Home page logo
/

educause logo Educause Security Discussion mailing list archives

Re: Mitigating Phishing Attacks
From: Drew Perry <aperry () MURRAYSTATE EDU>
Date: Thu, 15 Nov 2012 08:11:24 -0600

I'll posit a different set of hiccups. We are a Google Apps for Education
University. All of our email accounts are essentially Gmail accounts. While
we have administrative user control, we no longer have the ability to block
senders or filter messages independently. However, we do have a searchable
local archive established in order to address litigation hold requests
without having to subpoena Google. In the event of a "send us your
credentials" flood, we've historically been able to search for users who've
responded with their creds and pre-emptively disable their accounts,
requiring a call to the help desk and a new password. The downside is that
newer spam runs aren't asking for replies, similar to the OWA page from the
OP, we regularly see links to a Google Docs spreadsheet form. Without an
email response, we're unable to track who actually loosed their account
upon the bad guys.
Fortunately, Google does a pretty thorough job of a) disabling our users
for us once their account is compromised, and b) stalking all those
illegitimate Google Docs forms. Typically, by the time I visit it to check
it out, it's already been disabled. We run a report daily to identify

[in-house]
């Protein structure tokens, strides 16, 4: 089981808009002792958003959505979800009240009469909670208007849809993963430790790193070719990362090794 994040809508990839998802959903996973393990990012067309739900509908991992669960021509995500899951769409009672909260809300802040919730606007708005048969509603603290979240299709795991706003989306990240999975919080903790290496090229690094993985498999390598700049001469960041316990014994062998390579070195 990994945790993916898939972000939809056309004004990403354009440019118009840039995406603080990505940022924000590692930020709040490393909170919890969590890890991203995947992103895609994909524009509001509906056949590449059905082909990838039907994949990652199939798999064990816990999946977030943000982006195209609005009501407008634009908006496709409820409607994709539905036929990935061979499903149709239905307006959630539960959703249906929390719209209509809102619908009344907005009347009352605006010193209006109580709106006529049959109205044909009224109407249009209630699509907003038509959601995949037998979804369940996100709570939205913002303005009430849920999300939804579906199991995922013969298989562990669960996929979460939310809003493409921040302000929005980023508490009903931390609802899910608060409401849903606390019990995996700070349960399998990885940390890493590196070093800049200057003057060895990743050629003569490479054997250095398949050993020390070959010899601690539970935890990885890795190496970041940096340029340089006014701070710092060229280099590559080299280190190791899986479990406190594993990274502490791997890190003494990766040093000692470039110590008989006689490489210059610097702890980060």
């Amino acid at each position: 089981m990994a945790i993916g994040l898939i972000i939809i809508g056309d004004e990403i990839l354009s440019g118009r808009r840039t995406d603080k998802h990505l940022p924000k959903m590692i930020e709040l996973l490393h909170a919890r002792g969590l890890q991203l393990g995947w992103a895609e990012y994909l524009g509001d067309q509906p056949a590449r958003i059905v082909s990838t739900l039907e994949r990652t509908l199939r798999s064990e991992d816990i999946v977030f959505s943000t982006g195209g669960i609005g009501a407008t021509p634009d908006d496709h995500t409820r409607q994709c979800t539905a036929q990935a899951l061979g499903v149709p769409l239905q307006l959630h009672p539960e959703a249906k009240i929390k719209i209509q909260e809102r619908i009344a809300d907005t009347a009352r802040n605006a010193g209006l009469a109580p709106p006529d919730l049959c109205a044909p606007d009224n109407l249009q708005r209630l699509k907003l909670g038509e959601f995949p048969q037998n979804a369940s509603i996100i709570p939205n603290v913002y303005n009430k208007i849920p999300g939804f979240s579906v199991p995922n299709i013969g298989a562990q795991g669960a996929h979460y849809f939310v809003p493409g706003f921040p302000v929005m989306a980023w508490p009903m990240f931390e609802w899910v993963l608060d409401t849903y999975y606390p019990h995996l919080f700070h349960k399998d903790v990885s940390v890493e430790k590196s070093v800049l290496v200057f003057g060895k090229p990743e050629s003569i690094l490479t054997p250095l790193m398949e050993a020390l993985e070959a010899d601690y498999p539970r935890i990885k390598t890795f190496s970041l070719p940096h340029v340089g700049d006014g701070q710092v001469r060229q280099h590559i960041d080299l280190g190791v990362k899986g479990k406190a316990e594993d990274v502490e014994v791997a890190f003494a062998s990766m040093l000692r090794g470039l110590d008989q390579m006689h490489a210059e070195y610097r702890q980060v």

disabled users and attempt contact to get them back up and running. We also
bop them on the nose with a rolled up newspaper and firmly say "No!"

Drew Perry
Security Analyst
Murray State University
(270) 809-4414
aperry () murraystate edu

***MSU Information Systems staff will *never* ask for your password or
other confidential information via email.***
*
*



On Wed, Nov 14, 2012 at 5:15 PM, Joel Rosenblatt <joel () columbia edu> wrote:

Hi,

This GULP presentation 
<http://www.nysernet.org/**workshops/2011/GULP.pdf<http://www.nysernet.org/workshops/2011/GULP.pdf>>
has a section on using GULP to discover compromised accounts

Thanks,
Joel Rosenblatt

Joel Rosenblatt, Director, Network & Computer Security
Columbia Information Security Office (CISO)
Columbia University, 612 W 115th Street, NY, NY 10025 / 212 854 3033
http://www.columbia.edu/~joel
Public PGP key
http://pgp.mit.edu:11371/pks/**lookup?op=get&search=**0x90BD740BCC7326C3<http://pgp.mit.edu:11371/pks/lookup?op=get&search=0x90BD740BCC7326C3>




--On Wednesday, November 14, 2012 4:23 PM -0600 Steven Tardy <
sjt5 () ITS MSSTATE EDU> wrote:

 0a) log all authentications(failed and successful) to a database.
(something homegrown similar to: Grand Unified Logging Project, GULP)

0b) create a database of ip addresses of "known bad guys"
(the phishers will keep trying from the same ip addresses)
export database to "known bad guy" DNSBL.

1) scour auth database for nigerian/anonymous-proxy logins.
    notify security team *immediately* of login from "known bad guy".

2) outbound email server hold/quarantine email on "known bad guy" DNSBL.

3) watch outbound queues/graphs for jumps in size.

not perfect, but catches/prevents quite a bit.



 It would be useful to know your top 3 strategies for
preventing and mitigating such occurrences. Thanks.





Joel Rosenblatt, Director, Network & Computer Security
Columbia Information Security Office (CISO)
Columbia University, 612 W 115th Street, NY, NY 10025 / 212 854 3033
http://www.columbia.edu/~joel
Public PGP key
http://pgp.mit.edu:11371/pks/**lookup?op=get&search=**0x90BD740BCC7326C3<http://pgp.mit.edu:11371/pks/lookup?op=get&search=0x90BD740BCC7326C3>


  By Date           By Thread  

Current thread:
[ Nmap | Sec Tools | Mailing Lists | Site News | About/Contact | Advertising | Privacy ]
AlienVault